Photographer: Chris Ratcliffe/Bloomberg

Tesla Tweaks Autopilot’s Chinese Translation After Beijing Crash

  • Carmaker now markets Autopilot as driver-assistance system
  • Model S driver sideswiped parked car in Beijing on Aug. 2

Tesla Motors Inc. has altered the translation of how the electric-car maker markets its Autopilot system in China, following a minor accident in Beijing earlier this month.

The maker of the plug-in Model X crossover changed the translation to list Autopilot as a driver-assistance system, rather than a self-driving system, on its website, said Gary Tao, a Beijing-based spokesman. Luo Zhen, a 32-year-old Beijing resident, sideswiped a parked car when using Autopilot without keeping his hands on the wheel earlier this month, which scratched his Model S and didn’t result in any injuries.

“We hope to clarify that it is a driving-assisting function and hope people can use it in a correct way,” Tao said. Tesla has always asked its users to use Autopilot with both hands on the wheel since introducing the feature last year, he said.

Tesla’s Autopilot system has come under greater scrutiny following a May 7 crash in Florida that killed a 40-year-old Ohio man, which the company said was the first known fatality in more than 130 million miles of use. China’s regulators are crafting policies for autonomous driving and have directed automakers to suspend road testing of self-driving cars in the meantime. Domestic companies including Chongqing Changan Automobile Co., Baidu Inc. and Zhejiang Geely Holding Group Co. have urged the government to speed up the process and clear the way for technology that could make roads safer.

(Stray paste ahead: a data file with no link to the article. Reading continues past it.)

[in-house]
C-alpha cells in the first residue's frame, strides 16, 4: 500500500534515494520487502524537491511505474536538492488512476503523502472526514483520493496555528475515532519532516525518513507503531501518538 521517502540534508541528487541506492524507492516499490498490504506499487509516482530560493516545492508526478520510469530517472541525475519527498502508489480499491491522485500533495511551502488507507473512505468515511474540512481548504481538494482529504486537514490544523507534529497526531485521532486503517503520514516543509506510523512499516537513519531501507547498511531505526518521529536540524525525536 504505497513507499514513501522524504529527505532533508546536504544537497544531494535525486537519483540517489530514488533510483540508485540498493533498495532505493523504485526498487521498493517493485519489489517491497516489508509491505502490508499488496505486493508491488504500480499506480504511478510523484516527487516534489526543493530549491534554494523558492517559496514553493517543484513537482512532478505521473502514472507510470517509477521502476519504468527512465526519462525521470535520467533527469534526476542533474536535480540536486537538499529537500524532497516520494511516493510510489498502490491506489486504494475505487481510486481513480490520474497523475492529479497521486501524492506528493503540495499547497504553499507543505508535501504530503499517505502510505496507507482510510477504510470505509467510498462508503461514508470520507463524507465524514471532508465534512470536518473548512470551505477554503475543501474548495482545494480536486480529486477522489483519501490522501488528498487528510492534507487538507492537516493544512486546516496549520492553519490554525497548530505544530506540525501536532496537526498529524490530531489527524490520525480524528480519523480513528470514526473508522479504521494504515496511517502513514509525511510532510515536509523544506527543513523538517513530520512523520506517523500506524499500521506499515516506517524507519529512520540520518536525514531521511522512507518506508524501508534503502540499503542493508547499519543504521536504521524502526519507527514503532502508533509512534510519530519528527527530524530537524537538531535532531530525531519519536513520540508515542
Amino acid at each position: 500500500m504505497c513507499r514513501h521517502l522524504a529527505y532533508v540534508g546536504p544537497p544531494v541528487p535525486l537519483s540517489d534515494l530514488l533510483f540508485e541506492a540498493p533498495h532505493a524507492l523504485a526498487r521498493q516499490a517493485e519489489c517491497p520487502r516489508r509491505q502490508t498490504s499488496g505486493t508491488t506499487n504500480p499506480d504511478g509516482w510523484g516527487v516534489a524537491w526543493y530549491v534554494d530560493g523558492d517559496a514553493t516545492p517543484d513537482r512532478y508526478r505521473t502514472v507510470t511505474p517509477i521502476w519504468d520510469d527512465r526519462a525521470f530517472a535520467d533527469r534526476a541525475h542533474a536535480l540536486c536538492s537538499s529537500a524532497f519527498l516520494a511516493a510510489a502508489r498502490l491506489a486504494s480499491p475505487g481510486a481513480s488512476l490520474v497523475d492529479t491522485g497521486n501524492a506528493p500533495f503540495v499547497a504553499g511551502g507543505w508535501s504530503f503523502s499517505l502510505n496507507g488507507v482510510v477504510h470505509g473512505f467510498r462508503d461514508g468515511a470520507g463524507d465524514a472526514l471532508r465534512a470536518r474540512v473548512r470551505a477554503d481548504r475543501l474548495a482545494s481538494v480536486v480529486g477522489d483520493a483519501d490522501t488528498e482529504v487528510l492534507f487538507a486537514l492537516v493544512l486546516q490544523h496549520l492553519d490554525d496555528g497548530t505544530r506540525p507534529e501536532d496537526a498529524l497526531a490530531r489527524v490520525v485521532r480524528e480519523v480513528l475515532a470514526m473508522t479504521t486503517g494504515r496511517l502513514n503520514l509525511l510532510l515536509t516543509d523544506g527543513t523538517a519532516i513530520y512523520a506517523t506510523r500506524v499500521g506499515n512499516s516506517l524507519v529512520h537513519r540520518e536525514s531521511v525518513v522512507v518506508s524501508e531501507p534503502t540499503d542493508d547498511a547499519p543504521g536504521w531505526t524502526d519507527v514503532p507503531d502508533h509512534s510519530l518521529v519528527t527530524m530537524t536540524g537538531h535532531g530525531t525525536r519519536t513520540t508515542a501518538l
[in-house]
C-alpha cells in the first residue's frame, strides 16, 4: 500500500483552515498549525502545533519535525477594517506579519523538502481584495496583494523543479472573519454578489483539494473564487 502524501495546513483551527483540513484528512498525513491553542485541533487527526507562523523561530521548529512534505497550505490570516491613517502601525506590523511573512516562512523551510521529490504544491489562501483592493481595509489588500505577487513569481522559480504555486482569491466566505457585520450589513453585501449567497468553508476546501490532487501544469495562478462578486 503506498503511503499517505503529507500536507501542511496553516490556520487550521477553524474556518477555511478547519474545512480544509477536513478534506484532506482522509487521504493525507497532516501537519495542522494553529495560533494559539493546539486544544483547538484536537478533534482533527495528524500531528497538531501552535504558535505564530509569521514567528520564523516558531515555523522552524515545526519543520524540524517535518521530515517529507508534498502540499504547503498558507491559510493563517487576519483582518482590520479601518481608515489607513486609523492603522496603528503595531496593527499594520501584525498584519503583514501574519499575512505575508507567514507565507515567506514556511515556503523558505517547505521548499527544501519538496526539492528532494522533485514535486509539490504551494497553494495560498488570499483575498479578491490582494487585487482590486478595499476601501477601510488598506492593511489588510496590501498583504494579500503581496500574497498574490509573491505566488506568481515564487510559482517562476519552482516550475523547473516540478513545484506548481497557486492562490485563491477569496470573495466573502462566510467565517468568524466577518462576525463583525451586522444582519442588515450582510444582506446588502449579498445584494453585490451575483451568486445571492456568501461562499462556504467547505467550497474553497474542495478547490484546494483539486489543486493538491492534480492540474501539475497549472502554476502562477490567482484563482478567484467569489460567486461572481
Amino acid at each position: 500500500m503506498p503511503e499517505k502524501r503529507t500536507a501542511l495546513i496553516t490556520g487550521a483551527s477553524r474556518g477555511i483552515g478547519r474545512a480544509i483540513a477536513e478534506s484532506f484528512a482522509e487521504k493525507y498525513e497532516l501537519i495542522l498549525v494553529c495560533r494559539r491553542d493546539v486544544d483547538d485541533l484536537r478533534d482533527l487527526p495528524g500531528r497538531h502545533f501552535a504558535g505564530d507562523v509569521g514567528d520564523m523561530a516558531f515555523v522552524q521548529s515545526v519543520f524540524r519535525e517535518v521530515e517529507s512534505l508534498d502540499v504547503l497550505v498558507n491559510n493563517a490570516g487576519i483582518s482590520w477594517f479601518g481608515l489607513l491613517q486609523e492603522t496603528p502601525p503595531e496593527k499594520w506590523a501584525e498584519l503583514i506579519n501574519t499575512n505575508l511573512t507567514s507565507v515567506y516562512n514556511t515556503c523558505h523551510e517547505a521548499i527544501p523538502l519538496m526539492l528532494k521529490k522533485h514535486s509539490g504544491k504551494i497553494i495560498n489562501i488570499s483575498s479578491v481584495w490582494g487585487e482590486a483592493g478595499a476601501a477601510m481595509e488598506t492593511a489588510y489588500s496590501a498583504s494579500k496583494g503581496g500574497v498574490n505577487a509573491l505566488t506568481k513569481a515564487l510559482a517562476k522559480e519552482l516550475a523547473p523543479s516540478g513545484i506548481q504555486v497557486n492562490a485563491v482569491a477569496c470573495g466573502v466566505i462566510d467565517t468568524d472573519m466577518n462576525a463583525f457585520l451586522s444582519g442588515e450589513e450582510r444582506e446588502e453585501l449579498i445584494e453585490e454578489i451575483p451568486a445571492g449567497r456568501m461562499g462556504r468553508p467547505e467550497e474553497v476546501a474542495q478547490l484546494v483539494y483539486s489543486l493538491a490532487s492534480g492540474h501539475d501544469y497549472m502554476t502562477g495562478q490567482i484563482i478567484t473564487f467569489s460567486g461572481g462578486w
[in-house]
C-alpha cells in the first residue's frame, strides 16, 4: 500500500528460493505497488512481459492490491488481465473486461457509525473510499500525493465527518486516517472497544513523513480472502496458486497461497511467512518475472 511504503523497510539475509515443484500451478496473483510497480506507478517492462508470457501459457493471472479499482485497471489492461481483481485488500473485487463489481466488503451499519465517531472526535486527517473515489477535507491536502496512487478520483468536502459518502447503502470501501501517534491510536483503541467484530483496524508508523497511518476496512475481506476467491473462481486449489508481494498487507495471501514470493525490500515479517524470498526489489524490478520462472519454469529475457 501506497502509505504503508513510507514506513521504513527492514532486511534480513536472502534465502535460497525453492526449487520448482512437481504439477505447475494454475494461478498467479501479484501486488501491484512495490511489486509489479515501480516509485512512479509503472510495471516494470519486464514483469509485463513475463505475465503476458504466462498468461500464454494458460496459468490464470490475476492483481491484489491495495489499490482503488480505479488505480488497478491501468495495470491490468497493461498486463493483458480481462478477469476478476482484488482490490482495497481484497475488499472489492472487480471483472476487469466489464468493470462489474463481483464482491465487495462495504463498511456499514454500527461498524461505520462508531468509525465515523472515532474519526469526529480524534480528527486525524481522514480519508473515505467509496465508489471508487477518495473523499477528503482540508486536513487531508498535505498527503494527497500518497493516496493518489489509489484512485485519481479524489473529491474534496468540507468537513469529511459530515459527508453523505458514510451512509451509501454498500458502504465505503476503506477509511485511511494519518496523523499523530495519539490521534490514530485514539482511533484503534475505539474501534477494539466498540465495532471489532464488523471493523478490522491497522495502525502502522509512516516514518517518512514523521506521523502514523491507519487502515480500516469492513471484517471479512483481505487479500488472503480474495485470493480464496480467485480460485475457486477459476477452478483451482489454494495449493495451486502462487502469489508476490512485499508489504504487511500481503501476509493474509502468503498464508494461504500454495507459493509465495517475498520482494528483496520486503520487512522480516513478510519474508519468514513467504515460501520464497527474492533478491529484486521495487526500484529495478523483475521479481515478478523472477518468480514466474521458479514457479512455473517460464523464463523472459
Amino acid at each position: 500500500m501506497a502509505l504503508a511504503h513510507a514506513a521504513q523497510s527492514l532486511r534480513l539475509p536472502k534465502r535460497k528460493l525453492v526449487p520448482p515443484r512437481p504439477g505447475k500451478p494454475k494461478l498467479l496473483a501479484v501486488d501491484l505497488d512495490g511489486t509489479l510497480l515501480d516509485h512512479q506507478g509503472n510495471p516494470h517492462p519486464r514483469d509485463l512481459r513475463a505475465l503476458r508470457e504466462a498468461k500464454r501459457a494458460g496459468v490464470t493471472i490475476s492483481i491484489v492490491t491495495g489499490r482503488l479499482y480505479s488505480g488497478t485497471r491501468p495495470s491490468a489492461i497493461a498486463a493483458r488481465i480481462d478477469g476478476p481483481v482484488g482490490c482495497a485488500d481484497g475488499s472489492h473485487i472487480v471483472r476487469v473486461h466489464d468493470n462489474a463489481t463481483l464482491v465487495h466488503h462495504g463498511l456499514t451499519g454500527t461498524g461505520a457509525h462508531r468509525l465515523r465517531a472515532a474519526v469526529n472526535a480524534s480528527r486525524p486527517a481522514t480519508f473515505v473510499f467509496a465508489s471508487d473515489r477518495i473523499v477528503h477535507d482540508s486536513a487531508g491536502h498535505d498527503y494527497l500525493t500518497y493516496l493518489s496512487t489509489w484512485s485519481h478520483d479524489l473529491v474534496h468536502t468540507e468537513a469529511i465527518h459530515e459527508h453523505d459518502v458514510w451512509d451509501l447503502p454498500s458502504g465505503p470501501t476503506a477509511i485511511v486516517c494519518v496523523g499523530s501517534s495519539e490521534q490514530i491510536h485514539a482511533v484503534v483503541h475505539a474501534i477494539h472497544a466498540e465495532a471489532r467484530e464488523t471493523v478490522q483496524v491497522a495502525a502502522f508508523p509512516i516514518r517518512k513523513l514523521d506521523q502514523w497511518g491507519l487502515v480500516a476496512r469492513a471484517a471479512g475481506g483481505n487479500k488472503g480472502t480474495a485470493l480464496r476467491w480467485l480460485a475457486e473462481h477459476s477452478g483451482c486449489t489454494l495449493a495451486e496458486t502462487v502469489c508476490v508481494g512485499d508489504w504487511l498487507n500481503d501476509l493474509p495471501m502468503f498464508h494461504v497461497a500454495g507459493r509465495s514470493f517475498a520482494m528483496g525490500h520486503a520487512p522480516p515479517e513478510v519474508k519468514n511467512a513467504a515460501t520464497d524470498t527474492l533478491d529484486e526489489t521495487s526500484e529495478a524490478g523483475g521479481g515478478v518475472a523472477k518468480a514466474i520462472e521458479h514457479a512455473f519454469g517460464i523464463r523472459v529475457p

Luo took his eyes off the road and both hands off the wheel when his Model S sideswiped a Volkswagen Santana Vista during his commute to work on Aug. 2, he said by phone three days after the incident. Prior to purchasing the car, the sales manager demonstrated the feature by taking both hands off the wheel during a test drive, he said.

“They didn’t clarify the risk but kept leaving the impression on everyone that its technology is fabulous and intelligent,” Luo said of Tesla. “It can easily mislead people to overuse the function, which is immature.”

Tao, the Tesla spokesman, said the company wasn’t aware of the test drive taken by Luo. He confirmed the details related to the accident.

— With assistance by Yan Zhang

Before it's here, it's on the Bloomberg Terminal. LEARN MORE